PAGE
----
Uttar Pradesh police claim that people died from locally made weapons and crossfire among protesters, and that police only fired rubber bullets and teargas shells. However, a video from Kanpur showing a policeman firing his revolver toward protesters belies these claims.

Meanwhile, the authorities have not taken action against leaders of citizenship law supporters who may have been inciting violence. On December 20, a BJP leader, Kapil Mishra, led a large demonstration in Delhi, chanting that the police should “shoot the traitors,” referring to citizenship law protesters. The slogan was repeated two days later at a pro-BJP demonstration in Maharashtra state.

The authorities have repeatedly shut down mobile internet services in several states as protests spread throughout the country. On December 20, the Ministry of Information and Broadcasting issued a second advisory, warning television news broadcasters to “abstain from showing any content that promotes anti-national attitudes.”

The newly amended citizenship law grants citizenship only to non-Muslim irregular immigrants from the neighboring Muslim-majority countries of Afghanistan, Bangladesh, and Pakistan. Protesters have called for the law’s repeal, saying it is unconstitutional and divisive.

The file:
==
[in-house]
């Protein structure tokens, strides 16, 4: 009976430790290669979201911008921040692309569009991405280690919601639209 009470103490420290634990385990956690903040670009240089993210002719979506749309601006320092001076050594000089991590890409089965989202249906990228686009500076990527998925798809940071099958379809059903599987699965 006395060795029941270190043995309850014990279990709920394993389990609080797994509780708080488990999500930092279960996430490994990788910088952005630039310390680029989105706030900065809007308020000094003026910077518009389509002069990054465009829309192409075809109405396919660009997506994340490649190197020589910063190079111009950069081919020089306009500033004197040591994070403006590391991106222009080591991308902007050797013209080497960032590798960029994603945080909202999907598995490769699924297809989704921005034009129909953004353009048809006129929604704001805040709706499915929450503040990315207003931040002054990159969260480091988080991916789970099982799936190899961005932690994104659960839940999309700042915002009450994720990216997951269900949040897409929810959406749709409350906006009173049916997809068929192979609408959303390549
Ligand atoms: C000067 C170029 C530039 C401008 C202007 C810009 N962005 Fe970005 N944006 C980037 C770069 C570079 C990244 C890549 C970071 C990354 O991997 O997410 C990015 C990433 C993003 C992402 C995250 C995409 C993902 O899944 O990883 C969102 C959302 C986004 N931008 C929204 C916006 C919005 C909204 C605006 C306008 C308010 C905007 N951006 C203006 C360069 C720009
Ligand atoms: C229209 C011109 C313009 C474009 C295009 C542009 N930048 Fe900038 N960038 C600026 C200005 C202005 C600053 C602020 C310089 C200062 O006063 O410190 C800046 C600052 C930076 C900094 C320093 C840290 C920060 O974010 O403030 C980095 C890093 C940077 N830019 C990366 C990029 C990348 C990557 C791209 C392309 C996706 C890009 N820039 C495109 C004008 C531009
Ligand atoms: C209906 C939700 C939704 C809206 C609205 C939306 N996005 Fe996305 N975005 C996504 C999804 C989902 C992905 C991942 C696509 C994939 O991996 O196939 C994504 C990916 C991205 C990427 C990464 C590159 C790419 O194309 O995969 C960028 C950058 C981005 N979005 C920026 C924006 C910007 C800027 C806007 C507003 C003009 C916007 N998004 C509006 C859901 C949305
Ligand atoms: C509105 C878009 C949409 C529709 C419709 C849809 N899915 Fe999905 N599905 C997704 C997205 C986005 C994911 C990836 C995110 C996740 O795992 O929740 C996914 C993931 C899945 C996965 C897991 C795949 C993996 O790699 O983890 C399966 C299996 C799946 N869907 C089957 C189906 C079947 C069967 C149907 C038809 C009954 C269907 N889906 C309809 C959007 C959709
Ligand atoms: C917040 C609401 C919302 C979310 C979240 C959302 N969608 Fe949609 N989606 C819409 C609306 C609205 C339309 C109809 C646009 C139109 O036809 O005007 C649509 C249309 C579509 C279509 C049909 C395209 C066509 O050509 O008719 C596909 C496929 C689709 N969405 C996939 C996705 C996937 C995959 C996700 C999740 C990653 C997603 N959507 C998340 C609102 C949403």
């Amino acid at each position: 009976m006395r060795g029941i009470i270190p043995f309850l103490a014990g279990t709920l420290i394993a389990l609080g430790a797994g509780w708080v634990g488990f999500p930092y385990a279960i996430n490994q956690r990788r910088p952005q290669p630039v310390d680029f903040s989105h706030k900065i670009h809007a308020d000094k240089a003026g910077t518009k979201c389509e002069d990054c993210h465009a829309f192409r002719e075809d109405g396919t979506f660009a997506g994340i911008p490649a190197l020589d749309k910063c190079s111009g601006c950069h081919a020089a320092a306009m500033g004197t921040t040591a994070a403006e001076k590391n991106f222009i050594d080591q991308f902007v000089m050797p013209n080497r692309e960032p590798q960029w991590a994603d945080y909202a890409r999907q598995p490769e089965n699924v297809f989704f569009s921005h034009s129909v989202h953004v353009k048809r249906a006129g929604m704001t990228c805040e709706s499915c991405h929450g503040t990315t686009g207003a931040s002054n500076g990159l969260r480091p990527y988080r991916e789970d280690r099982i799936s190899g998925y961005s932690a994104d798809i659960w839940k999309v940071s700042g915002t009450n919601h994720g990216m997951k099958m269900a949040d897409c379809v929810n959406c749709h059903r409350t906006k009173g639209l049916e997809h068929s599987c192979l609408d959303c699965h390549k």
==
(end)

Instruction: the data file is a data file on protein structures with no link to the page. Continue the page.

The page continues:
The law was enacted amid the BJP government’s push for a nationwide citizenship verification process, the National Register of Citizens (NRC). Government statements indicate that the NRC process aims to strip Muslims of their citizenship rights while protecting those of Hindus and other non-Muslims. Home Minister Amit Shah said in October “I want to assure all Hindu, Sikh, Jain, Buddhist, and Christian refugees, that you will not be forced to leave India by the Center [government]. Don’t believe rumors. Before NRC, we will bring [the] Citizenship Amendment Bill, which will ensure these people get Indian citizenship.”